Gilbert advocates the 10/30 rule. If you have a 30-minute talk, prepare only 10 minutes of material and expect about 20 minutes of discussion. That means know your stuff, present your data succinctly with little embellishment, and be able to respond.
“Be prepared to ride the bull,” Gilbert said. “Think of one of these mechanical bulls like in a bar or something. They’re going to go in any direction they (the bull and the executive in charge) want to. You’re a guest at their meeting. They’re expecting a discussion, not a presentation. So you may walk in and the first thing they do is cut your time. This is extremely common. People say, ‘Well, I’m planning to do a 30-minute talk.’ They walk in the room and the executive says, ‘Gee, a lot has happened. Sorry, Bob. We only have 10 minutes. Get to it. What’s your point?’
Another death knell in a meeting is to go in seeking approval. “It’s not about approval,” Gilbert said. “Another way to say that is, the CEO ain’t your dad. A number of the people we interviewed said, ‘I get so tired of junior-level people coming into the room and trying so hard to please us authority figures. We work so hard, we really have all the data. It’s like they’re looking for approval.’ The executives are saying, ‘This isn’t about approval. We know you’re good. We want your recommendations on an important business decision we’re making.’”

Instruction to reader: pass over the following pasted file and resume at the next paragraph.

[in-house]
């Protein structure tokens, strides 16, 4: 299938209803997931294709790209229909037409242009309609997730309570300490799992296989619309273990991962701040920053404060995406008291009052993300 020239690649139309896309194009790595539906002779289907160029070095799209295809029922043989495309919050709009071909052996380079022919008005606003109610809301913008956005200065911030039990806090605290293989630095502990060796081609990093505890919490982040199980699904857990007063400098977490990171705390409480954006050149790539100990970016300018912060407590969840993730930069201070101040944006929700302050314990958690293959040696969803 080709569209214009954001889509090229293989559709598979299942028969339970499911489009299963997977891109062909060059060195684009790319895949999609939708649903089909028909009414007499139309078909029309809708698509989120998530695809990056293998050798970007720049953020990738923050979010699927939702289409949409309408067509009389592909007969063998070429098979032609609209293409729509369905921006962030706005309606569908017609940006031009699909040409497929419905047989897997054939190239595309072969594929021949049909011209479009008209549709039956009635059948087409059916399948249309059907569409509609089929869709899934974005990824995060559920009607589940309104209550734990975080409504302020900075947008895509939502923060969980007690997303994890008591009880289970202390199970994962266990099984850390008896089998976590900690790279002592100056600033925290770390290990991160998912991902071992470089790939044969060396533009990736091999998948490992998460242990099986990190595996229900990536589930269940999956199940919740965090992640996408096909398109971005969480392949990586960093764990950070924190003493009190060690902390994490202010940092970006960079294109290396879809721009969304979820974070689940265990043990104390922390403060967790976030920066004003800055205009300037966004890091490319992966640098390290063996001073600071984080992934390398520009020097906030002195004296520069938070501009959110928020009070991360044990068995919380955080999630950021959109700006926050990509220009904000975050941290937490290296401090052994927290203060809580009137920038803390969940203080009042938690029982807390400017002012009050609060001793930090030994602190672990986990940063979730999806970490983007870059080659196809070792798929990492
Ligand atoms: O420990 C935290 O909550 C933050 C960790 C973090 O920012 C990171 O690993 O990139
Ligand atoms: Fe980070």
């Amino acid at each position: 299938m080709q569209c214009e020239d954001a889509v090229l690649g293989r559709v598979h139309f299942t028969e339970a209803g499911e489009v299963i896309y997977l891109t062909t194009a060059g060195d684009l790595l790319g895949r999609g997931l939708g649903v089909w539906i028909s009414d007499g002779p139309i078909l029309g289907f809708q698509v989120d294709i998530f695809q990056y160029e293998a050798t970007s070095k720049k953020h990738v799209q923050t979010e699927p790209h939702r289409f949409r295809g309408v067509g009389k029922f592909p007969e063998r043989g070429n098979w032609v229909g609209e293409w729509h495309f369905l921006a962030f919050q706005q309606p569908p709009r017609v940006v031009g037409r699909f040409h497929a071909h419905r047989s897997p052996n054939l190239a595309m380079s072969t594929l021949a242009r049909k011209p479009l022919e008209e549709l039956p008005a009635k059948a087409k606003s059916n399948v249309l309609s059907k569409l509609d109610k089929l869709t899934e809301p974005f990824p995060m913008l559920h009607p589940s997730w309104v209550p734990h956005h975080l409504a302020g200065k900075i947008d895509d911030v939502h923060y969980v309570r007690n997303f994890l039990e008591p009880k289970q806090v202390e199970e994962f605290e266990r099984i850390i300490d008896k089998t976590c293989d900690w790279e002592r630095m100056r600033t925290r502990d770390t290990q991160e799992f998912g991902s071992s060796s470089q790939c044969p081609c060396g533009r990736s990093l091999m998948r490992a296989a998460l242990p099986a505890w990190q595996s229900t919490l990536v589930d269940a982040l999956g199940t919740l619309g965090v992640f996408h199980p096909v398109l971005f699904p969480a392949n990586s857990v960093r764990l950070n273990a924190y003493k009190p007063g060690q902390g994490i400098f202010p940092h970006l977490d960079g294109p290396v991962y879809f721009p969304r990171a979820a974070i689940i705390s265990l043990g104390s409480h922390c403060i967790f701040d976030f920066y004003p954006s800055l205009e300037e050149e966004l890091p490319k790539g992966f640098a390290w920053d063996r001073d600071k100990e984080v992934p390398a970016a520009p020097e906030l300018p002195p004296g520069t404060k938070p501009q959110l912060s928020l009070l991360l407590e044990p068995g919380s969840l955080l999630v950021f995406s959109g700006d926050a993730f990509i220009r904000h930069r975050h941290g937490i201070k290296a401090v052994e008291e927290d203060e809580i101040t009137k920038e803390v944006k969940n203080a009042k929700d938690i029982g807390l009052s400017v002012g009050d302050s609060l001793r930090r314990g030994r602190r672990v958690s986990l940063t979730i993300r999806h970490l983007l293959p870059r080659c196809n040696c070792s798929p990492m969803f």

Therefore, Gilbert said it’s silly to take it personal if you are occasionally treated in an abrupt manner. “They come in. Their time is cut from 30 minutes to 10 minutes. They give them the data, and then the CEO says, ‘Thanks, Bob. Next!’ And the poor guy walks out and says, ‘I’ve only been at this meeting once in my entire career, and they treat me abruptly. They’re disappointed, and they’re hurt, but it’s not personal. It’s simply, ‘Give us the data, the information, so we can make a decision. We have lots of other things on our agenda. Thanks for coming. Boom. Goodbye. Next.’”
Top executives aren’t exactly keeping secrets here. It’s more a case of the top leaders in the organization quietly evaluating ideas, leadership potential and conduct in a high-pressure business environment. “They’re looking at how well you manage the situation,” Gilbert said. “Are you somebody they would like to give more responsibility to? There’s a fair amount of pressure. At this level, I don’t want to be overly dramatic, but presentation skills are the booby prize. Presentation skills are not that important. What is important is the content. Do you have content that’s strategic in nature that will help our organization be more successful? If you’re a good presenter, that’s great. But a number of executives told us, ‘I don’t care if the presenter looks at his shoes and reads PowerPoint slides. If the ideas are powerful enough and strong enough for the company, it’s fine. They’ll stand on their own, and the person will be a big hero. But if you had to choose between good idea and good presenter, always go with the good idea.”